Ethics and Poverty Tours

Article excerpt

A new word has entered into travel discourse: "poorism." "Poorism" refers to organized tours that bring predominantly middle and upper class people to impoverished regions. Programs exist in Brazil (South America), Soweto (Africa), Mumbai (India), Rotterdam (Netherlands), and New York (United States). According to a recent Newsweek article, the poorism market already is "booming." Poorism attracts attention because advocates characterize it as a moral enterprise, a form of conscientious consumerism. But poorism is at best a morally complex endeavor.

The Poorism Debate: Advocates

Just as advocates of ecotourism associate nature-based tourism with environmental education and environmental justice, so too do champions of poorism associate their endeavor with education (raising awareness of global suffering) and justice (providing needed funds to destitute regions either by direct transfers to the poor themselves or by targeted spending within the impoverished areas visited).

The Newsweek article focuses on trips taken by Kevin Outterson, a law professor at Boston University. Outterson offers the following observations on the consciousness-raising potential of poorism, as well as its capacity to promote service learning and beneficent volunteerism: "We live in a world of both poverty and abundance.Many universities encourage foreign study programs as part of a globalized curriculum. But it is possible to visit middle-income countries like Brazil and Mexico without actually encountering poverty, other than chance encounters on the streets. I took my students into Rocinha favela in Rio de Janeiro because the residents of Rocinha make the tourist experience of Rio possible.... Rocinha residents are the workers, cooks, maids, street sweepers, waiters, store clerks and street vendors who serve Ipanema, Leblon and Copacabana. To understand how Brazil works, you need to experience more than one perspective, especially if you can do that with the permission of the community. My students have generally been impressed with many aspects of Rocinha, especially how the community has self-organized in response to government neglect."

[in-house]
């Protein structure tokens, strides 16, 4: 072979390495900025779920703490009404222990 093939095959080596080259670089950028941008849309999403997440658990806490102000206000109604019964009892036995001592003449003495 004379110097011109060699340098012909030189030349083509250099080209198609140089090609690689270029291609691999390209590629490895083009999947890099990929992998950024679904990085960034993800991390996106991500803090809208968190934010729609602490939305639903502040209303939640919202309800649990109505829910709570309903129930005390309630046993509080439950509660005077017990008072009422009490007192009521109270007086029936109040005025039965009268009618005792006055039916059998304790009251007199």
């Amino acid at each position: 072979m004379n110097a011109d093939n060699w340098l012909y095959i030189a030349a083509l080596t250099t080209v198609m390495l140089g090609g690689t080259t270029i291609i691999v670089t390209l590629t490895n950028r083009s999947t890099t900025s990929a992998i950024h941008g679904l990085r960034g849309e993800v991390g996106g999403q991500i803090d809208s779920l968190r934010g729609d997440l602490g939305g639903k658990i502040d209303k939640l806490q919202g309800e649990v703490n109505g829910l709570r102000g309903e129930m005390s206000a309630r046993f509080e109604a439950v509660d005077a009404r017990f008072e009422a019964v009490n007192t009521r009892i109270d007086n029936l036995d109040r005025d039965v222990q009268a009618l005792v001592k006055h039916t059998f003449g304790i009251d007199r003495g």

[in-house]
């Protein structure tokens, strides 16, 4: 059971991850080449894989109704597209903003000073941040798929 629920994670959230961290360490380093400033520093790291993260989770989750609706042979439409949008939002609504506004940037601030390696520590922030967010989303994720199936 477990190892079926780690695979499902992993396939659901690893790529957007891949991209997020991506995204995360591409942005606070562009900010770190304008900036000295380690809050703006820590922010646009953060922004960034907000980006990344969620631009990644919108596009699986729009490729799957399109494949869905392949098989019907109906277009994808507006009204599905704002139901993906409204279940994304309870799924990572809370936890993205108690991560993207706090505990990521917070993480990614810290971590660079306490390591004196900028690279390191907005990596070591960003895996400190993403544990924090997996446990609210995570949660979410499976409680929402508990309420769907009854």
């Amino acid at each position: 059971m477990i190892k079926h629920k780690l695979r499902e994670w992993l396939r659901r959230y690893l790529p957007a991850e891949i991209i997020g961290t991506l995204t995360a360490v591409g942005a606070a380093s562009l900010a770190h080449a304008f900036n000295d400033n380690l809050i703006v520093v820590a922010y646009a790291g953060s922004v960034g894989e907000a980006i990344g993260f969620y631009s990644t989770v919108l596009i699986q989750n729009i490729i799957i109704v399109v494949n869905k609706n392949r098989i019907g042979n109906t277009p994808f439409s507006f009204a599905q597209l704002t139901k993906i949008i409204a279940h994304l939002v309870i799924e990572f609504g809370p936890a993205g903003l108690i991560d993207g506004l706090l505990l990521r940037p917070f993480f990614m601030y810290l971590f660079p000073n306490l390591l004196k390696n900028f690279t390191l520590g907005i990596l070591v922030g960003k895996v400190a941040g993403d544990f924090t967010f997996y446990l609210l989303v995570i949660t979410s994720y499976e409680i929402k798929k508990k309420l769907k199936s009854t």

Generalized further, advocates who adopt Outterson's outlook insist that poorism should be an obligation that all tourists accept. Mainstream tourism ostensibly idealizes geographies and further insulates people fromawareness of the extent of existing inequality. Poorism can provide a needed glimpse into the underbelly of geopolitics. Dramatically put, then, if the slogan "We should never forget" captures an appropriate attitude concerning the immorality of turning a blind eye toward the barbarism that occurred during the Holocaust, then the slogan "We should not avoid" seems to capture an appropriate attitude toward activities such as poorism that reveal large-scale degradation that the privileged may be complicit in by virtue of their ignorance of human rights violations.

Timothy Engstrom, co-editor of a recent book on theories and practices of imaging, offers the following insight into the problem of ignorance applied to his own experience touring a favela. Engstrom remarks that in order to appreciate why some poverty tours can affect participants in powerful ways, it's useful to consider how visual technologies and cultural habits of sight shape what we perceive or consider worth perceiving in the first place, and to consider how these technologies and cultural practices mediate the "presence of the real" when experienced.

In this context, Engstrom focuses on the disparity between experiencing a favela first-hand and learning about the damage done to New Orleans by Hurricane Katrina. In the latter case, typical Western media presentations framed the disaster as a catastrophe by favoring a grand scale of presentation through sweeping images, including panoramic helicopter shots of flooding taken at a distance, and the billboard politics of stranded residents holding up signs requesting assistance. …